Three tips to cope when the world feels like chaos

Three tips to cope when the world feels like chaos

In today’s world, it is difficult to turn on the TV or follow social media without news of tragedy. Being exposed to graphic violence and trying to make sense of the news cycle can cause feelings of distress, depression and a range of emotional health issues, according to one study.

The research analyzed 116 journalists to determine how their psychological health was affected by their exposure to disturbing images for prolonged periods of time.

They found that frequent exposure to images of great violence proved emotionally unsettling for a subset of journalists. And that stress can cause a host of health issues from high blood pressure, to panic attacks, nausea and muscle tension.The researchers hypothesized that reducing the frequency of exposure would be helpful in lessening those issues.

Dr. Chandra Vedak, a psychologist at Advocate Good Shepherd Hospital in Barrington, Ill. agrees. “Let us take a break from the breaking news every once in a while,” says Dr. Vedak. “It is important to remember that our addiction to breaking news is giving us a very disproportionate view of reality. Do what lifts your spirit instead.”

So what can you do to cope in times of tragedy?

In a recent Time Magazine article, Dr. Joan Cook, an associate professor of psychiatry at Yale School of Medicine, offered these three tips:

  • You are not alone. Dr. Cook says it’s good to be reminded that it’s normal to feel hopeless about what’s happening around us. “We are emotional thermometers,” she says. “How can you not feel discouraged when you are watching and hearing what’s happening in our world?”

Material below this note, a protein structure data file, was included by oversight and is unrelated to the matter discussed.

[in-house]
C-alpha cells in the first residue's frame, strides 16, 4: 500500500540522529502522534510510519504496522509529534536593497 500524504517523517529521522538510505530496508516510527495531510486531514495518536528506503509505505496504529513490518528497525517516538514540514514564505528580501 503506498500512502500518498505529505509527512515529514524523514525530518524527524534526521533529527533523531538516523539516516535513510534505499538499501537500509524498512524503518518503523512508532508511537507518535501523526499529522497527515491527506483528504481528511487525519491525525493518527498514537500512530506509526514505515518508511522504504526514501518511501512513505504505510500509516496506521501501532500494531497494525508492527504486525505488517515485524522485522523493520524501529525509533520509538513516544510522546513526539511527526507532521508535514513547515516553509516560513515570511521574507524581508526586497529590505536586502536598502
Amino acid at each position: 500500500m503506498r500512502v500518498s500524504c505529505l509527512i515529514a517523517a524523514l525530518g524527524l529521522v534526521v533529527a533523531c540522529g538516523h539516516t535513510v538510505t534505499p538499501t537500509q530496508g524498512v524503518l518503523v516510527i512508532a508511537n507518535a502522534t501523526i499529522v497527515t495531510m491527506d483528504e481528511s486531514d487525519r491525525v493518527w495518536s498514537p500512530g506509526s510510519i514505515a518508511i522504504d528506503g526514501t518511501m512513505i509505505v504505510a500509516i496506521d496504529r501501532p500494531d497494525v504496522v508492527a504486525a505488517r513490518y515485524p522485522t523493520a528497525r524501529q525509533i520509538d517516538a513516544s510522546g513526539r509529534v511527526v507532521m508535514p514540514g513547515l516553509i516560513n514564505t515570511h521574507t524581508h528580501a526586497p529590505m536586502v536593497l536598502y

• It is okay to tune it out. Being constantly connected is not always best for your mental health. Take a break, get some fresh air, walk, swim, play golf or engage in activities that force us to “be in the moment.”
  • Do things that make you feel healthy. “There will always be bad things happening, so have some activities planned that you are looking forward to. For example, I volunteer, and that makes me feel like I’m doing my part,” says Dr. Cook. “Try to stay grounded in finding meaning and purpose.”

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About the Author

Lisa O'Neil
Lisa O'Neil

Lisa O’Neil, health enews contributor, serves as Director of Public Affairs-Central Region for Advocate Good Samaritan Hospital, Advocate BroMenn Medical Center and Advocate Eureka Hospital. She enjoys spending time with her husband, three children and mini-golden doodle. In her spare time, you will most likely find her on the tennis court or on the back of her husband’s Harley, cruising the many scenic routes around the northwest suburbs.

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